These processes have been used to produce 3D prints of Mt St. Helens, Yosemite Valley, and an accurate model of Devils Tower-out of mashed potatoes. The possibilities are not limited to exterior natural features. When my friend Clarence was sent through caves at the foot of most of the Cascade’s stratocones with a LiDar package strapped to his back, he produced point clouds that could be processed into accurate cutaway models, enabling close study of cave features by researchers who are nowhere near these caves.
These are just two ways to create tangible representations of spatial data using raster files that are usually readily available online, using processing applications that we are familiar with.
Written by Cody Simons
If you are into the outdoors and you like to get off the beaten path, OnX maps is an application that is a must have. OnX maps is a web mapping application that is designed for the hunter, fisherman, backpacker, and general outdoor enthusiast. OnX is a subscription-based application. They sell their subscriptions by the state, and they last for one year. You can download the application on your phone for 30 dollars a year, and you also get access to their online application. OnX offers a 7-day free trial, which I would suggest activating just before you head out on a trip. Get familiar with the app, download maps for the areas you will be in, and test out its features in the field.
OnX is essential for someone who likes to get off the trail while hiking, hunting, fishing, mushroom picking, mountain biking, or performing just about any outdoor activity. OnX offers 27 different layers that are useful for all outdoor activities, but they are most known for their Public and Private land layers. Simply turning on the Private Lands layer and clicking on an area where you want to access gives you necessary information to be able to contact the land owner and get permission to access their property. This is very useful for someone who is into hunting and fishing, but it can be used for any outdoor activity. You can also create waypoints, routes, and polygons. They have a tracker that tracks distance, time moving, speed and various other data about your trip.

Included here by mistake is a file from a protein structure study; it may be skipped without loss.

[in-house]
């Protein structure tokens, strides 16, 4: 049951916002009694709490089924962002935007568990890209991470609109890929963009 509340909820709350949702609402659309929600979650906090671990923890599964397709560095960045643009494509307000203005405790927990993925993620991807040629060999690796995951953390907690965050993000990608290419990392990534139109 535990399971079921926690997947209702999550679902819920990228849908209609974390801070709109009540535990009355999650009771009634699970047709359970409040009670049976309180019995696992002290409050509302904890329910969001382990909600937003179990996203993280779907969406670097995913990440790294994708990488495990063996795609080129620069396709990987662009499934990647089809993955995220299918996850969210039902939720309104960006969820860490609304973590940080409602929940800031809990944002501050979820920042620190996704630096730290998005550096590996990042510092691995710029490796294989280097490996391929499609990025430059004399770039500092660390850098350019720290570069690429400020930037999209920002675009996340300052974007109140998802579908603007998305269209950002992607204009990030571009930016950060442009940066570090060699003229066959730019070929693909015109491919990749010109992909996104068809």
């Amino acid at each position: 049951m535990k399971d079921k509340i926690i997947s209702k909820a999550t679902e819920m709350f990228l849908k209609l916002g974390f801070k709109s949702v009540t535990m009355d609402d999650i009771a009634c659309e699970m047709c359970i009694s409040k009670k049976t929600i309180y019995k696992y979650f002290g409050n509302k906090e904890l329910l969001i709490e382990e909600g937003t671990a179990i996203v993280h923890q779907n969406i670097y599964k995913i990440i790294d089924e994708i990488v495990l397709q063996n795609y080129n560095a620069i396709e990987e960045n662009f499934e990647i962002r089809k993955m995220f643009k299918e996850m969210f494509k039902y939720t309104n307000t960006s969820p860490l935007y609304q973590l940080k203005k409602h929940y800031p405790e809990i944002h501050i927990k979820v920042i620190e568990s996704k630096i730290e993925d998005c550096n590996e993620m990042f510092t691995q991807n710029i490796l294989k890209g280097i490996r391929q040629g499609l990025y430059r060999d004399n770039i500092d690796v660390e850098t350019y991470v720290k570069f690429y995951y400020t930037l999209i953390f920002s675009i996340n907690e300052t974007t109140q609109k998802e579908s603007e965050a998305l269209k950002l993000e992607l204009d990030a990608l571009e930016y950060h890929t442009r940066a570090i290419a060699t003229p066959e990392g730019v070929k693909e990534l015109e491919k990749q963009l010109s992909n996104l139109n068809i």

Below is an overview of the Deschutes River just down stream of Warm Springs. This is a popular area for Rafting, Fishing, Upland Bird Hunting, Hiking and Biking. This is a very important spot to know exactly where you are. A permit is required to access the tribal land, and private land owners aren’t too friendly to trespassers. OnX lets you know exactly where you are and gives you information to be able to contact the land owner if you need to access their land.
When you tap on the private land polygon, you will get land ownership data including Owner, Secondary Owner, Tax Address and the Area of their property. Here is the Landowner info for the land that borders the Deschutes River.
You can usually figure contact info for the owner by searching the tax address online. It has proven to be useful as I have used this several times for getting permission to cross private land to get to a stream while fly fishing.
While the Private/ Public land layer is their most popular layer, there are several other layers that are very useful for outdoor activities. One of my personal favorites is the “Roadless Areas” layer. I am into backpacking and back country hunting, so getting away from the roads and other people is key. This layer creates a heat map that highlights the areas that have no roads. You can see that there isn’t a whole lot of roadless areas in Oregon, so knowing where to find those small areas is useful.
If you are an outdoor enthusiast I suggest giving OnX maps a try. They have layers that are useful for just about any outdoor activity. They also have tutorials on their website that can teach you the ins and outs of OnX in just a few minutes. Download it and try it for free for a week and see what all it has to offer! I guarantee that if you like the outdoors, you will find it useful!
Written by Matt Lackey